“There’s such a thing as healthy shame. Such shame, which is directed at our behavior, catalyzes our conscience. In stark contrast, unhealthy shame, which is directed at our being, catalyzes our inner critic, which commonly masquerades as our conscience.”

– Robert Augustus Masters, Bringing Our Shadow Out Of The Dark

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Sometimes it is difficult to identify these emotions because the mind can engage in rationalizations and justifications for the way we behave, thinking it is acting on good intentions. But there is a difference between doing something out of love and doing the same thing out of obligation. The former is done wholeheartedly, without any regrets or resistance while the latter needs plenty of convincing to do and plenty of assurances to be given in order to be done. The former feels right and fills you up with joy, while the latter is done in order to be congruent with your idea of what the right thing to do is.

For instance, I once had to decide whether I was going to go back to my old job. I was extremely confused about it and I didn’t know what to do. I spent a whole month trying to figure it out. I knew I needed money, since I was pretty much broke, yet I didn’t really want to do it anymore. In my mind I kept telling myself how I needed to be financially independent and how other people needed to know I was self-reliant and I found all sorts of reasons to justify to myself that going back was the right thing to do. But this didn’t last, because these lies had caused so much friction that I couldn’t take it any longer and I finally decided, in spite of all opposition, that I wasn’t going to go back regardless the consequences. Of course, being independent is important, it’s just that for me going back at that point would not have been a good decision since I needed to move forward.

Other times, I would continue to live up to other people’s expectations and always feel guilty when I wasn’t be able to live up to them. I would find myself feeling suffocated by obligation and I would feel guilty about not being able to do things out of love. The more I did them, the more my feelings grew into resentment and bitterness. And I found myself getting more and more drained and weakened by having to do those things that seemed like the right thing to do. But they weren’t, they were just the shoulds I had internalized to justify the fact that I was doing these things with good intentions.

Shame and guilt can take various disguises. Robert Augustus Masters identified in his book Bringing Your Shadow Out Of The Dark three disguises that they can take: aggression, emotional disconnection and narcissism. Aggression can be elicited when we feel ashamed, yet we are unable to accept that part of ourselves that makes mistakes and so we try to control the world around us into not disturbing us with these perceptions of wrongdoing that we find so difficult to accept in ourselves. Emotional disconnection is another strategy we can employ when we feel shame. Our emotions can be so overwhelming that we cannot accept the things we have said and done and so we resort to emotional disconnection as a form of self-preservation. We unconsciously believe that numbing our shame can stop the pain, but all it does is anesthetize us to the richness of life. The third means of escape from shame is narcissism, where we inflate our sense of self to such a degree that we cannot accept any criticism.  We don’t want to feel shame, we associate it with a feeling of being bad, of being annihilated and instead of accepting these feelings, we often try to hide beneath a mask of authority or competence or importance in order to discourage others from questioning us ever again.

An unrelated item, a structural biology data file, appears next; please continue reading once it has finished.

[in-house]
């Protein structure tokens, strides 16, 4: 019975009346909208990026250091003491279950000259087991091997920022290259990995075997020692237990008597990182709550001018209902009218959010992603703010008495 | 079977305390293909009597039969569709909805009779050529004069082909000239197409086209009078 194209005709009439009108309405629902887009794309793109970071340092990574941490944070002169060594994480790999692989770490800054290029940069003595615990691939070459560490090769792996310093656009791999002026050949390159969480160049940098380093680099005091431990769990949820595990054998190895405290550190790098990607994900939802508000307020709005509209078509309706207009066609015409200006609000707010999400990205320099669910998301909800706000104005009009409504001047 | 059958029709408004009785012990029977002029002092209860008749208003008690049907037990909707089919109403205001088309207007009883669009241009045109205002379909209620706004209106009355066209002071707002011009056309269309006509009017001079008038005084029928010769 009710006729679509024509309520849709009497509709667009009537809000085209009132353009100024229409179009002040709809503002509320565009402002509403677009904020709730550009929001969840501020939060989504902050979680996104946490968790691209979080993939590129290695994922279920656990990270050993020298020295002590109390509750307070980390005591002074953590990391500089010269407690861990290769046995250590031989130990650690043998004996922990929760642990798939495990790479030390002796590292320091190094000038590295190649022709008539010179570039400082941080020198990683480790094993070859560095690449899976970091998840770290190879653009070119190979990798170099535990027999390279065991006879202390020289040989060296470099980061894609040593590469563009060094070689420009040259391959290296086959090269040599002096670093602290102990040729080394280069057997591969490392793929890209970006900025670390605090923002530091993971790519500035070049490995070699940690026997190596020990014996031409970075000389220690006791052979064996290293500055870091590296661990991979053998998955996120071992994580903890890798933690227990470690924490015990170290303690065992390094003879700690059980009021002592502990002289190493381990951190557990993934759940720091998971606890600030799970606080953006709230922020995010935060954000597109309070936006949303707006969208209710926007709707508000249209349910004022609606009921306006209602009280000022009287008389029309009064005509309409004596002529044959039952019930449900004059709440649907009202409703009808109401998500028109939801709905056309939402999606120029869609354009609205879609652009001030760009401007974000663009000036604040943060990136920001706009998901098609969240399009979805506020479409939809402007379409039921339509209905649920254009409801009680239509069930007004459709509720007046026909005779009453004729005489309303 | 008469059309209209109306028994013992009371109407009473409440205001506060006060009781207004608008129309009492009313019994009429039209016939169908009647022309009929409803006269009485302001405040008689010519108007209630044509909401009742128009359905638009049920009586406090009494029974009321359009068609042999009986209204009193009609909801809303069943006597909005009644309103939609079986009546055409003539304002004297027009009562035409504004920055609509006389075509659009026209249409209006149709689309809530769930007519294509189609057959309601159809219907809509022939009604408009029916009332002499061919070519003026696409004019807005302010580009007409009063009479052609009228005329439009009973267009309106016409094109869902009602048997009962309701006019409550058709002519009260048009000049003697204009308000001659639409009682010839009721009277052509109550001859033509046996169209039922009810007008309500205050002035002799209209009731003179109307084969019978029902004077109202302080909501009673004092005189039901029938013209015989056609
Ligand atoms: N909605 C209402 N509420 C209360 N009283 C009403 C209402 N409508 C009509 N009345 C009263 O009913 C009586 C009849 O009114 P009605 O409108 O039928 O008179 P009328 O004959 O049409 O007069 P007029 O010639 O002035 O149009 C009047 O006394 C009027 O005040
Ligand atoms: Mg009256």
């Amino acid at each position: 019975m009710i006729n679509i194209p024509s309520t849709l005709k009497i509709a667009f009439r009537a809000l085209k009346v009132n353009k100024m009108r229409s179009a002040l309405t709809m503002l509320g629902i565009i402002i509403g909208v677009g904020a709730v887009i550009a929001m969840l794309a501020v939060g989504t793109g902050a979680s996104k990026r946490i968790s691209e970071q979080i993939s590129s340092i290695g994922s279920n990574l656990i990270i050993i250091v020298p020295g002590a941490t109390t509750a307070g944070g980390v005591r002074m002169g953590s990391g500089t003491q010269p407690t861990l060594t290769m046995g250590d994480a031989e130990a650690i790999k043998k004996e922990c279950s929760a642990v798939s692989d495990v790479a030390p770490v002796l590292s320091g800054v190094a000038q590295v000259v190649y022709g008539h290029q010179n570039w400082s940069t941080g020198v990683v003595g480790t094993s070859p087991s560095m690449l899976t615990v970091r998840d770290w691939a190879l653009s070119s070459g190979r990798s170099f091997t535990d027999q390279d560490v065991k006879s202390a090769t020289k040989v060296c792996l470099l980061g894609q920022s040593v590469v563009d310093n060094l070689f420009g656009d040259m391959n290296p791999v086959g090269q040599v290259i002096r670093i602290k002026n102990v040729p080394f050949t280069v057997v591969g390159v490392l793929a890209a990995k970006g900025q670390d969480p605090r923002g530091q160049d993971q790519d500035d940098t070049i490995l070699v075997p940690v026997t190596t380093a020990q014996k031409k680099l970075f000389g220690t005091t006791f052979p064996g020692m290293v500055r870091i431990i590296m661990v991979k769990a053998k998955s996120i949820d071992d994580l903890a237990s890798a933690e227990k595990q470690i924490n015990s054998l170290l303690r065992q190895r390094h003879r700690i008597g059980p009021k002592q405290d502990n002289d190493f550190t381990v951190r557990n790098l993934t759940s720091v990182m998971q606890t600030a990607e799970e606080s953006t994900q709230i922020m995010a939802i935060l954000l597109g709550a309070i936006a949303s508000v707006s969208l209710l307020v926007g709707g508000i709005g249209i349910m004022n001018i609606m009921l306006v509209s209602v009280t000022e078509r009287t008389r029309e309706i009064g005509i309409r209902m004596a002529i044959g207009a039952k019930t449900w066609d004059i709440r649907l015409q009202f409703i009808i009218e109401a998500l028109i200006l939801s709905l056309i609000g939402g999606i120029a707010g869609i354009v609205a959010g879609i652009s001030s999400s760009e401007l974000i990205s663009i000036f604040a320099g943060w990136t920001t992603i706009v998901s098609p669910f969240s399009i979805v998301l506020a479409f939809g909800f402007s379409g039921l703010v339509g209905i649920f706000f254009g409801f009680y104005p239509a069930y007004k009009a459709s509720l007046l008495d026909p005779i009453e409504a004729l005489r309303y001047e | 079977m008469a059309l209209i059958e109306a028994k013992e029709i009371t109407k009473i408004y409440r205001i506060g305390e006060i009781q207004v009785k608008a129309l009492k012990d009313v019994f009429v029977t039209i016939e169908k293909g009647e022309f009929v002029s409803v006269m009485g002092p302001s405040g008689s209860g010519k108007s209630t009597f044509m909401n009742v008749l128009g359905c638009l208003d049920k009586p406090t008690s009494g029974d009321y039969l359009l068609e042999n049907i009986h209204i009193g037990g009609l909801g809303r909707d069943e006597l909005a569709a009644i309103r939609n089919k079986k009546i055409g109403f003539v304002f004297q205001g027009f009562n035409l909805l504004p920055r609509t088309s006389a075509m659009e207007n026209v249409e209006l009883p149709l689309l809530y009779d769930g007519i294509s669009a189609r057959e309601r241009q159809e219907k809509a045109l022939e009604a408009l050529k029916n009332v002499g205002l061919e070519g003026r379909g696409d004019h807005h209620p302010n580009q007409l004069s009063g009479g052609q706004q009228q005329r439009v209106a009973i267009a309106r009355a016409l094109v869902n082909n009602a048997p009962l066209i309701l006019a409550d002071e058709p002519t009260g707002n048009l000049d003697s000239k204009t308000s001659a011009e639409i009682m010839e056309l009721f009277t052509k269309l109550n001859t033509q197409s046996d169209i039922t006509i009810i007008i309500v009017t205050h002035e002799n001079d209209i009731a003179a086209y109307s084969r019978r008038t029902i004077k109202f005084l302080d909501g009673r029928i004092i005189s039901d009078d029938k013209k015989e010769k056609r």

“When I was eight or nine, I proudly brought home my report card. It was packed with As. I showed it to my father, and without looking at me he muttered something about “What the hell good is this when you can’t even screw in a bolt straight?” I slouched beneath the crushing shame I felt at hearing these words. I’d already learned that if I couldn’t master a skill, such as screwing in a bolt straight, right away, he wouldn’t give me a second chance. The lesson, which he drove into me over and over, was that being successful meant being competent in skills that he valued and being incompetent in such skills meant being rejected, hurt, blasted with shame. And the more shame I felt, the more I was pulled to be aggressive with others, especially with regard to besting them physically and academically. I had zero awareness of this connection between shame and aggression at the time, it was completely hidden in my shadow.”

– Robert Augustus Masters, Bringing Your Shadow Out Of The Dark

When we act according to our internalized shoulds we only have two options: either we do what is expected of us and breed resentment or we don’t do those things and we feel guilty. That doesn’t seem like a fair choice, does it? Well, it doesn’t have to be that way. You are allowed to not want to do something without feeling guilty or ashamed. You are allowed to have your own boundaries. And you are allowed to say no to things that drain you. That doesn’t make you a bad person. You can use your creative energy to build the life that you want, the life that brings you joy. And you can choose to direct this energy on a channel that is free from resistance.

The problem with shoulds is that they do seem to have a strong claim on the way you behave and act. But the best indicator of it being the right thing to do for you is whether you can do those things with love, without complaining or blaming other people, if you can do it without any feeling of guilt and shame, obligation or duty, whether you can do it because you simply want to.